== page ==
The compound produced in the above steps can be separated and purified, after the reaction, by a method known per se, such as extraction, reprecipitation, recrystallization, or various chromatographies, as required.
The phenytoin derivative of formula (I) provided by this invention is useful to form a phenytoin-labelled nucleic acid probe by introducing said derivative into a nucleic acid probe.
The phenytoin-labelled nucleic acid probe can be produced, like the ordinary biotin-labelled nucleic acid probe, from the phenytoin derivative of formula (I) in this invention and various nucleotides and/or DNA or RNA fragments using various polymerases.
For example, the phenytoin-labelled DNA probe can be produced by a nick translation method known per se [see, e.g., J. Mol. Biol., 113, 237 (1977)], a random primed labelling method [see, e.g., Anal. Bio, Chem., 132, 6 (1983)], or a 3'-end labelling method [see, e.g., Methods in Enzymology, 65, 499-560 (1980)], using the phenytoin derivative of formula (I) wherein Z is a hydrogen atom and a DNA polymerase such as Escherichia coli DNA polymerase I, DNA polymerase of bacteriophage T4, mouse or human cell-derived DNA polymerase α or β, or herpes simplex DNA polymerase.
Said probe can also be produced by a reverse transcription method using reverse transcriptases such as Rous related virus 2, avian myeloblastosis virus, etc. [see, e.g., J. Biol. Chem., 253, 2471-2482 (1978)], and a tailing method [see, e.g., Methods in Enzymology, 100, 96-116 (1983) and Gene, 27, 309-313, (1984)] utilizing an enzyme such as bovin thymus-derived terminal transferase [see, e.g. The Enzymes, compiled by Boger P.D., 10, 145-171 (1971)].
Moreover, the phenytoin-labelled RNA probe can be produced by a transcription method [see, e.g., J. Mol. Biol., 166, 477 (1983)]utilizing, for example, the phenytoin derivative of formula (I) wherein Z is a hydroxyl group and RNA polymerases of phages such as phage SP-6, phage T7 and phage T3.
Detection of a target nucleic acid in a specimen using the thus produced phenytoin-labelled nucleic acid probe can be conducted by a method known per se which is described in Proc. Nath. Acad. Sci. USA, 78, 6633-6637 (1981), J. Clin. Chem. and Clin. Biochem., 27, 130-131 (1989), Nucleic Acids Research, 18, 5843-5851 (1990), Nucleic Acids Research, 13, 745-761 (1985) and Analytical Chemistry, 62, 2258-70 (1970).
For example, detection of a specimen, e.g., DNA such as virus DNA in a serum, using the phenytoin-labelled DNA probe can be carried out in accordance with usual enzyme immunoassay comprising single-stranding a DNA chain of virus in the specimen, immobilizing it in a solid phase, hybridizing the above produced phenytoin-labelled DNA probe therewith, conducting the reaction with an enzymatically labelled antiphenytoin antibody, further adding a substrate to the enzyme, and measuring the amount of color development, the amount of fluorescence or the amount of luminescence (see, e.g., "Enzyme Immunoassay", E. Ishikara, Kyoritsu Shuppan, 1987).
The antibody to phenytoin that can be used in the hybridization with the phenytoin-labelled DNA probe may be either an antiserum (polyclonal antibody) obtained by immunizing phenytoin in an animal or an antiphenytoin monoclonal antibody obtained by a cell fusion method of Koehler and Milstein. As the antiphenytoin monoclonal antibody, monochlonal antibody PHT 16-17 is taken which is produced with hybridoma PHT 16-17 disclosed in Japanese Laid-open Patent Application No. 138992/90 and deposited as FERM P-10389 in Microorganism Industry Institute, Agency of Industrial Science and Technology, 1-go, 1-ban, 1-chome, Higashi, Tsukuba-shi, Ibaraki-ken, Japan.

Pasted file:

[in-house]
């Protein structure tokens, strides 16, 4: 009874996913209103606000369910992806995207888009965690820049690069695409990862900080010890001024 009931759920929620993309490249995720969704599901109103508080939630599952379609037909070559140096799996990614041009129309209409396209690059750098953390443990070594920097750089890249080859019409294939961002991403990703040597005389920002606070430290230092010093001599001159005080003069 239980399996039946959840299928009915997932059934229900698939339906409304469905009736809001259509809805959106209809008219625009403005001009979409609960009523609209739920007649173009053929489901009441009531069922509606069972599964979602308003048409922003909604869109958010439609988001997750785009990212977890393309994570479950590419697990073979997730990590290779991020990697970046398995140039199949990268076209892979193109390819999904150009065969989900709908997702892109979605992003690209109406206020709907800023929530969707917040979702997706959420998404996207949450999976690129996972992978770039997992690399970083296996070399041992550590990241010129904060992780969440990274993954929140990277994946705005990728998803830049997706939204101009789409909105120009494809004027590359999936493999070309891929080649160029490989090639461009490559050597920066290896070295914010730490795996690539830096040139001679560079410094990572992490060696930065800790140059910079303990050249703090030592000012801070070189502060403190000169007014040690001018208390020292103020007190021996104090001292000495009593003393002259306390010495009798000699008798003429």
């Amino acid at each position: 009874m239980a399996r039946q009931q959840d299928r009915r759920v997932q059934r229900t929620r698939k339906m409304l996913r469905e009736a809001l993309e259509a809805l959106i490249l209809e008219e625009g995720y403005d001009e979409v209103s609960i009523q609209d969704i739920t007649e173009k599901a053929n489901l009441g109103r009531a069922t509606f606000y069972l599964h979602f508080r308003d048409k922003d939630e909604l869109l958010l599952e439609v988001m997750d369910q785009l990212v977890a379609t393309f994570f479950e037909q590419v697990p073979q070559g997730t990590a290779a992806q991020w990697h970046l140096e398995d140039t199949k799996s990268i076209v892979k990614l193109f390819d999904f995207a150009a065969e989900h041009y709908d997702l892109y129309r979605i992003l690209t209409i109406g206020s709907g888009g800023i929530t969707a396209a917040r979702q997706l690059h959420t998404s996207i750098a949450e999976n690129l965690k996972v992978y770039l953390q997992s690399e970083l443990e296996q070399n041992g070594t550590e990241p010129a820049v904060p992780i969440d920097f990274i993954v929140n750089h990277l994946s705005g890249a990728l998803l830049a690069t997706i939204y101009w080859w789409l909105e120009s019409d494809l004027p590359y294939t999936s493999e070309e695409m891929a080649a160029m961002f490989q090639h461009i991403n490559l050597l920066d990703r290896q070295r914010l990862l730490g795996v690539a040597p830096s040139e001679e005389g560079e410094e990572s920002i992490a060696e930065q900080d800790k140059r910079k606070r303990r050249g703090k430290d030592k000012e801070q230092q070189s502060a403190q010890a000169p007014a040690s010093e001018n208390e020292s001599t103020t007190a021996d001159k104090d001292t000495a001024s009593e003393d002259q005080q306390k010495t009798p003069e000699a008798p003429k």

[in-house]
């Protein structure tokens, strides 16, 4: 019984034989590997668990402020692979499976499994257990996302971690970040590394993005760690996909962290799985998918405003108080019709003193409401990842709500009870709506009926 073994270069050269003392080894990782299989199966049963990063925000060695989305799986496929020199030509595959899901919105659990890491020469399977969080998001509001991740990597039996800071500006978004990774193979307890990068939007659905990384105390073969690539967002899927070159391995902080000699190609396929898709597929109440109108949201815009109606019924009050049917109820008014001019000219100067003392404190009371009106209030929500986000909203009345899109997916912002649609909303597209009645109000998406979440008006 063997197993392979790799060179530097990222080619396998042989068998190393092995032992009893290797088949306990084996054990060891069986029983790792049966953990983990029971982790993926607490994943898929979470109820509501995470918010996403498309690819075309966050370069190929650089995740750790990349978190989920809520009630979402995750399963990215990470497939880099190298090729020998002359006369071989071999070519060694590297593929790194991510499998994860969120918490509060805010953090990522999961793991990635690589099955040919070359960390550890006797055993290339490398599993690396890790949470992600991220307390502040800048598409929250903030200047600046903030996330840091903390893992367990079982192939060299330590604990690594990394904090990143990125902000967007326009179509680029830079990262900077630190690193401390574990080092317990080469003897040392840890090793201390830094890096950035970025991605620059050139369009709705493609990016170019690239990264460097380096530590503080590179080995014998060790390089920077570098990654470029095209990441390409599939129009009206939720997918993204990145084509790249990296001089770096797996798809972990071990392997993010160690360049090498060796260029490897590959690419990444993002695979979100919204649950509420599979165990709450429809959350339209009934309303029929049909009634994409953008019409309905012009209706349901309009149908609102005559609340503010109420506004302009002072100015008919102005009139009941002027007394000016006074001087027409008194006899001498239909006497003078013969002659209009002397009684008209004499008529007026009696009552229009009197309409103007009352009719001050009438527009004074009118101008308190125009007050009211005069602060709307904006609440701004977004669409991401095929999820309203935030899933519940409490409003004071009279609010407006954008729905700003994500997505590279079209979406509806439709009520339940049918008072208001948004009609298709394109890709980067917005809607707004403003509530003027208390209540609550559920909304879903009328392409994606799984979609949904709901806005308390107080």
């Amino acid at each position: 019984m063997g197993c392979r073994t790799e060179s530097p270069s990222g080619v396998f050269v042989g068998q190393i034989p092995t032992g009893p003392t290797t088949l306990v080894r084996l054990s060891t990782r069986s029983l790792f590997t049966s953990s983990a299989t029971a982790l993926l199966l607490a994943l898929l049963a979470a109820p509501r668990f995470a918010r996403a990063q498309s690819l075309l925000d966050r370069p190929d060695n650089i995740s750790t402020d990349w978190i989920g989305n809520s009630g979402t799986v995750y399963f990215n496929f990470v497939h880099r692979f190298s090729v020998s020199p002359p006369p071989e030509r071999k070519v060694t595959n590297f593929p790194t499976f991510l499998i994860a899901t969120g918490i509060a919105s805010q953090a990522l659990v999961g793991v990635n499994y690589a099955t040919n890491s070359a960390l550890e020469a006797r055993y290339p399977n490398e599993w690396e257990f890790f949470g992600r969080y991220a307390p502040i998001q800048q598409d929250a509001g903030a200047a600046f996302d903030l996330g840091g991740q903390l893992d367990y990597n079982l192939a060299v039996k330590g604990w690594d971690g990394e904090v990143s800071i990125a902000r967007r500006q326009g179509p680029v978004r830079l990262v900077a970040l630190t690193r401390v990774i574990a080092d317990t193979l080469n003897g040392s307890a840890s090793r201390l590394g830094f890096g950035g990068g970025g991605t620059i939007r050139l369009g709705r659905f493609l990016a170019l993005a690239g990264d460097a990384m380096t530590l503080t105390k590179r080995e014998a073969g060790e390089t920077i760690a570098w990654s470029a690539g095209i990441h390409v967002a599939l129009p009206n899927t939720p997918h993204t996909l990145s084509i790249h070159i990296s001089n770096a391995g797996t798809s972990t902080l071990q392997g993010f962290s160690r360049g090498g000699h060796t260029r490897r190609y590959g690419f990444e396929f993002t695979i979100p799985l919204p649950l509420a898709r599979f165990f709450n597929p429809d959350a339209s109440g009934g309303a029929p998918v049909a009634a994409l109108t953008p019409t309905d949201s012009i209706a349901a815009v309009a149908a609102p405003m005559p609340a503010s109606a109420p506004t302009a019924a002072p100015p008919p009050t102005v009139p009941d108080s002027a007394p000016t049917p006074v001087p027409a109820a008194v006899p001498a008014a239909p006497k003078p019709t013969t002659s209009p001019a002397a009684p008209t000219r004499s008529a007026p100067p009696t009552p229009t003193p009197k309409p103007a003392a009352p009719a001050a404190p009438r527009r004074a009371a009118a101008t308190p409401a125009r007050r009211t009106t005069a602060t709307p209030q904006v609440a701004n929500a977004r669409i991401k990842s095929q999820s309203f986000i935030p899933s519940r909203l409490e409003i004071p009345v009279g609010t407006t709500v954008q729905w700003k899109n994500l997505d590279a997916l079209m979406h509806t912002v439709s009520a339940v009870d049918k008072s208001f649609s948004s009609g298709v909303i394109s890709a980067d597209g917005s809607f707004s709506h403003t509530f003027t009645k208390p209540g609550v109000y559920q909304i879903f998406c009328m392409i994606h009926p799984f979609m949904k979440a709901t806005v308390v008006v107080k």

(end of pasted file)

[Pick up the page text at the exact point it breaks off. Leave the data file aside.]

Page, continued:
The above anti-phenytoin antibody is not necessarily a complete antibody and may be its decomposed fragments such as Fab, Fab', etc.
These antibodies can be enzymatically labelled by a method known per se, e.g., a method described in "Enzyme Immunoassay", E. Ichikawa, Kyoritsu Shuppan, 1987. Examples of the enzyme that can be used at that time are alkali phosphatase, β-galactosidase and peroxidase. Substrates to these enzymes can be selected depending on types of the enzymes used. For example, in the color development, 5-bromo-4-chloro-3-indolylphosphate can be used to alkali phosphatase; in the chemical luminescence, disodium 3-(2'-spiroadamantane)-4-methoxy-4-(3"-phosphoryloxy)-phenyl-1,2-dioxetane (hereinafter abbreviated as "AMPPD") can be used to alkali phosphatase. The amount of color development, the amount of fluorescence and the amount of luminescence can be measured by methods using a spectrophotometer, a fluorophotometer, a photocounter, and a luminometer, a method in which a signal is observed with an unaided eye by sensitizing a film, and a method using a densitometer and a chemiluminescence reader (CL reader).
Using the aforesaid phenytoin-labelled nucleic acid probe of this invention, the target nucleic acid in the specimen can be detected with high sensitivity, making it possible to detect quite effectively viruses such as viral hepatitis types A, B and C, viruses such as HTLV-1, HIV-I, HIV-II, various pathogenic bacteria, genes of genetic disease, and so forth.
FIG. 1 is a graph that shows the results of HPLC analysis using an ODS column of phenytoin dUTP produced in this invention.
This invention will be illustrated more specifically by the following Examples and Comparative Examples.
Four grams of 6-amino-1-hexanol (34.1 mmols) was dissolved in 30 ml of chloroform and ice-cooled. Seven grams of 2-(tert-butoxycarbonyloxyimino)-2-phenylacetonitrile (BOC-ON) dissolved in 20 ml of chloroform was added, and the mixture was ice-cooled and reacted for 16 hours. Chloroform was evaporated, and the residue was separated and purified by silica gel column chromatography to obtain 6.59 g of the captioned compound. Yield: 89 %.